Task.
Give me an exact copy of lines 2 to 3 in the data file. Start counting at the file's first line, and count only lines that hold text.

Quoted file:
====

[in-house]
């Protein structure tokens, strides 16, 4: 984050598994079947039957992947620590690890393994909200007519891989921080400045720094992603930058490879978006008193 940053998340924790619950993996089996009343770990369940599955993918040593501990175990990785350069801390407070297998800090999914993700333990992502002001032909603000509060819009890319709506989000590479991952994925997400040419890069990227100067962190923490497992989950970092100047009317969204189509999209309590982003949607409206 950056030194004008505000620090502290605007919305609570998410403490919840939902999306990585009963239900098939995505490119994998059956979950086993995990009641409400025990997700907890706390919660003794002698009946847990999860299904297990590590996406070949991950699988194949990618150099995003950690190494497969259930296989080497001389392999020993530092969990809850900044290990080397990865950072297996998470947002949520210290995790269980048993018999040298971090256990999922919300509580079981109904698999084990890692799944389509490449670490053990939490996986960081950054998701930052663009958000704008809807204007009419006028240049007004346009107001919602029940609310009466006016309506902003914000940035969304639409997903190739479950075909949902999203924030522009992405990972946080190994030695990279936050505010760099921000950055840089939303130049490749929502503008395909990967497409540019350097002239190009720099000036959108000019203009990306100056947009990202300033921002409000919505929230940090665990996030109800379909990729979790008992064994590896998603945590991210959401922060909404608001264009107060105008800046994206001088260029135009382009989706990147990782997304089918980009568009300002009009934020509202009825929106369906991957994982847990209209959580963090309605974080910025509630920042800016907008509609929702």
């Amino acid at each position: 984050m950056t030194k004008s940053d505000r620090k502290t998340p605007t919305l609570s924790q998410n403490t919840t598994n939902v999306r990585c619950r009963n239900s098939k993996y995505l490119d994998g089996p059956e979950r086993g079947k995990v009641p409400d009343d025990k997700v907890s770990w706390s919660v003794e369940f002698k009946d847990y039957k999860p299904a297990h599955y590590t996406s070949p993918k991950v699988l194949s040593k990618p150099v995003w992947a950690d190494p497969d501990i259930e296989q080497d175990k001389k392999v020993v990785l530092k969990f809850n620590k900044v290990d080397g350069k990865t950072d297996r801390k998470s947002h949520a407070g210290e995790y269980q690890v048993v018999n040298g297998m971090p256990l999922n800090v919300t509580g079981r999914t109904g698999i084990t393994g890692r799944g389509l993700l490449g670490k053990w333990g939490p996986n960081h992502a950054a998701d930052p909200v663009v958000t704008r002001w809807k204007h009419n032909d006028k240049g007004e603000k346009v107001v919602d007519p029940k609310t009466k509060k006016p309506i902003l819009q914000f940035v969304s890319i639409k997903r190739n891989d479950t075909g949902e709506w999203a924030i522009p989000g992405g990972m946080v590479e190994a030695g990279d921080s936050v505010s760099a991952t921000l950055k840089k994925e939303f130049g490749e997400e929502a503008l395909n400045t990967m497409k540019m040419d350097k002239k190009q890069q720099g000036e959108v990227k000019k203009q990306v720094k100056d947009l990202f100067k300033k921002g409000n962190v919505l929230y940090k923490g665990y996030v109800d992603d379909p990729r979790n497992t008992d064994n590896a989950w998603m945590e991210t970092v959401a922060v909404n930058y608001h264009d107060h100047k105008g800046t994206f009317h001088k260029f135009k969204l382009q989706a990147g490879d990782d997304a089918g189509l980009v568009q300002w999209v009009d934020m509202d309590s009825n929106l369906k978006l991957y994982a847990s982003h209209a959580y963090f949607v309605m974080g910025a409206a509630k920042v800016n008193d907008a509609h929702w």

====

């Protein structure tokens, strides 16, 4: 984050598994079947039957992947620590690890393994909200007519891989921080400045720094992603930058490879978006008193 940053998340924790619950993996089996009343770990369940599955993918040593501990175990990785350069801390407070297998800090999914993700333990992502002001032909603000509060819009890319709506989000590479991952994925997400040419890069990227100067962190923490497992989950970092100047009317969204189509999209309590982003949607409206 950056030194004008505000620090502290605007919305609570998410403490919840939902999306990585009963239900098939995505490119994998059956979950086993995990009641409400025990997700907890706390919660003794002698009946847990999860299904297990590590996406070949991950699988194949990618150099995003950690190494497969259930296989080497001389392999020993530092969990809850900044290990080397990865950072297996998470947002949520210290995790269980048993018999040298971090256990999922919300509580079981109904698999084990890692799944389509490449670490053990939490996986960081950054998701930052663009958000704008809807204007009419006028240049007004346009107001919602029940609310009466006016309506902003914000940035969304639409997903190739479950075909949902999203924030522009992405990972946080190994030695990279936050505010760099921000950055840089939303130049490749929502503008395909990967497409540019350097002239190009720099000036959108000019203009990306100056947009990202300033921002409000919505929230940090665990996030109800379909990729979790008992064994590896998603945590991210959401922060909404608001264009107060105008800046994206001088260029135009382009989706990147990782997304089918980009568009300002009009934020509202009825929106369906991957994982847990209209959580963090309605974080910025509630920042800016907008509609929702």
């Amino acid at each position: 984050m950056t030194k004008s940053d505000r620090k502290t998340p605007t919305l609570s924790q998410n403490t919840t598994n939902v999306r990585c619950r009963n239900s098939k993996y995505l490119d994998g089996p059956e979950r086993g079947k995990v009641p409400d009343d025990k997700v907890s770990w706390s919660v003794e369940f002698k009946d847990y039957k999860p299904a297990h599955y590590t996406s070949p993918k991950v699988l194949s040593k990618p150099v995003w992947a950690d190494p497969d501990i259930e296989q080497d175990k001389k392999v020993v990785l530092k969990f809850n620590k900044v290990d080397g350069k990865t950072d297996r801390k998470s947002h949520a407070g210290e995790y269980q690890v048993v018999n040298g297998m971090p256990l999922n800090v919300t509580g079981r999914t109904g698999i084990t393994g890692r799944g389509l993700l490449g670490k053990w333990g939490p996986n960081h992502a950054a998701d930052p909200v663009v958000t704008r002001w809807k204007h009419n032909d006028k240049g007004e603000k346009v107001v919602d007519p029940k609310t009466k509060k006016p309506i902003l819009q914000f940035v969304s890319i639409k997903r190739n891989d479950t075909g949902e709506w999203a924030i522009p989000g992405g990972m946080v590479e190994a030695g990279d921080s936050v505010s760099a991952t921000l950055k840089k994925e939303f130049g490749e997400e929502a503008l395909n400045t990967m497409k540019m040419d350097k002239k190009q890069q720099g000036e959108v990227k000019k203009q990306v720094k100056d947009l990202f100067k300033k921002g409000n962190v919505l929230y940090k923490g665990y996030v109800d992603d379909p990729r979790n497992t008992d064994n590896a989950w998603m945590e991210t970092v959401a922060v909404n930058y608001h264009d107060h100047k105008g800046t994206f009317h001088k260029f135009k969204l382009q989706a990147g490879d990782d997304a089918g189509l980009v568009q300002w999209v009009d934020m509202d309590s009825n929106l369906k978006l991957y994982a847990s982003h209209a959580y963090f949607v309605m974080g910025a409206a509630k920042v800016n008193d907008a509609h929702w």